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Columbia.lippincott.2012
 

Columbia.lippincott.2012

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    Columbia.lippincott.2012 Columbia.lippincott.2012 Presentation Transcript

    • Joan K. Lippincott, Coalition for Networked Information Columbia University February 21,2012
    • Coalition for NetworkedInformation (CNI) Joint program of ARL and EDUCAUSE Founded in 1990 to bridge library and IT communities in the Internet environment Focus on scholarship, teaching & learning Program areas:  Content  Individuals, Professions, Teaching & Learning  Technology www.cni.org
    • Why E-Research?E-Science E-Social Sciences
    • Why Digital Humanities?ACLS Report HATHI Trust
    • E-Research – New Questions Technologies enable:  Bringing together dispersed resources  Combining resources in new ways  Data-mining of very large collections of resources  Linking resources and geographical places  Visualizing information in new ways A personal story
    • Large data sets in sciences lead tonew discoveries
    • New information from many combineddatasets provides new insightshttp://www.slavevoyages.org/tast/index.f Trans-Atlantic Slave Tradeaces Database  Earlier datasets focused on slave trade in one city or of one ship  Patterns emerged when data was combined  Visual representations assisted in discerning patterns
    • Manuscripts from differentlocations http://romandelarose.org/#home
    • Manuscripts from differentlocations
    • Studies of bibliography andbiography
    • My story: Undergraduate scholarship –traditional style
    • Google Books
    • Europeana http://www.europeana.eu/portal/
    • Digging into the Enlightenment: Mappingthe Republic of Letters http://enlightenment.humanitiesnetwork.org/
    • New representations3-D Visualizations Rome Reborn – B. Frischer http://www.romereborn.virginia.edu Use of large data sets Institutionally affiliated and curated Geo-location and 3-D visualization Implications for research and teaching & learning
    • Digging into Data 2011 Awardee
    • New representationswww.vectorsjournal.org USC-based  New forms of scholarship  Authors supported by multi- media team
    • New representations Augmented reality JISC-funded project U. Manchester View context of images in university Special Collections
    • My inspiration: Undergrads create3-D fly-through of the City of Troy http://www.youtube.com/watch?v=E0qOzjT2BSY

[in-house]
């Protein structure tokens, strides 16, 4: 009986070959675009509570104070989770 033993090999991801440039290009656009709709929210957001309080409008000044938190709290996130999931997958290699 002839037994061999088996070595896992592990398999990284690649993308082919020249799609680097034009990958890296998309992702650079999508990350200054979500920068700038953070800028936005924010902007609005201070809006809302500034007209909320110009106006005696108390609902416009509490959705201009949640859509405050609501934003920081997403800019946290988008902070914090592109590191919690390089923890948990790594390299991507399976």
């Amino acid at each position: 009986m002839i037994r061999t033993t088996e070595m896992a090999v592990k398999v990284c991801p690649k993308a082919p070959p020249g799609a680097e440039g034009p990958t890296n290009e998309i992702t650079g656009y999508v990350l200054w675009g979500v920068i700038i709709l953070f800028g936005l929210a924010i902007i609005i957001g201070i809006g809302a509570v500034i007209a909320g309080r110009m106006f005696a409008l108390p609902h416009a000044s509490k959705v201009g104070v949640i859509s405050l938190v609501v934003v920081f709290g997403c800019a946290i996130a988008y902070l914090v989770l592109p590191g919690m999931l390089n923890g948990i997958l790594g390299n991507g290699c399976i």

• New collaborations Digital humanities is a collaborative enterprise  Humanists working with other humanists, including grad students  Humanists working with faculty from other disciplines, especially Computer Science  Humanists working with information professionals
    • New collaborations Funding agencies from several countries Collaborative projects Very large data sets New types of research questions New modes of scholarly communication http://www.diggingintodata.org
    • New collaborations Project Bamboo Multi-institutional Researchers, IT, and digital library professionals Infrastructure and tools
    • New collaborations Scholars creating community Sharing research products Providing peer review Promoting an open environment
    • New partnerships with thecommunityhttp://www.bl.uk/maps/ Help place maps  Citizen science model  Exposes non-experts to digital source materials  Engages them in the process of developing digital libraries
    • Digital Scholarship Centers Relatively new area of focus for libraries Specialized services and spaces for faculty and graduate students High-end hardware and software Staff expertise for consultation Emphasis on humanities and social sciences
    • Recently featured at CNI meetingsBrown U. & U. Nebraska UCLA
    • Recently featured at CNI meetingsU. Calgary Columbia U.
    • Visualization centers
    • GIS Centers
    • Involving students in data-intensiveworkNet Gen Students McMaster U. Library Oriented to visual projects Attracted to interactive information products Engaged in active learning Develop skills that can translate into job offers
    • Assignments to involve students –citizen science
    • My current work Intersection of interests  Graduate students  ETDs  Digital humanities  Learning spaces Understand current models of digital scholarship centers services Identify good practice Initial interviews – faculty and librarians
    • How do Digital Scholarship Centerssupport graduate work?Offer a range of services Ex.: U. Va. Scholars’ Lab Fellowships  Cohort of students  Daily interaction with staff Workshops, courses, certificate programs One-on-one consultation Online tutorials Create a community http://www2.lib.virginia.edu/scholarslab/
    • What skills do students need?A variety of views U. North Texas Ability to ask new types of questions and link to technologies Project management skills Understand how computer systems work Database structure A range of literacies [Digital preservation] [Intellectual property issues]
    • What are the challenges? Articulating and promoting the goals and services of centers Providing staff with appropriate skills Developing scalable projects and services Developing a sustainable funding model
    • What are the challenges? Acceptance of new forms of scholarship by academic departments and disciplinary societies
    • What are the challenges? Promoting information professionals’ skills to faculty Engaging in genuine collaboration (faculty, student, information professional)
    • Thank you!Contact:Joan Lippincottjoan@cni.orghttp://www.cni.org/about-cni/staff/joan-k-lippincott/Photos are my own Joan at the Duke U. “The Link”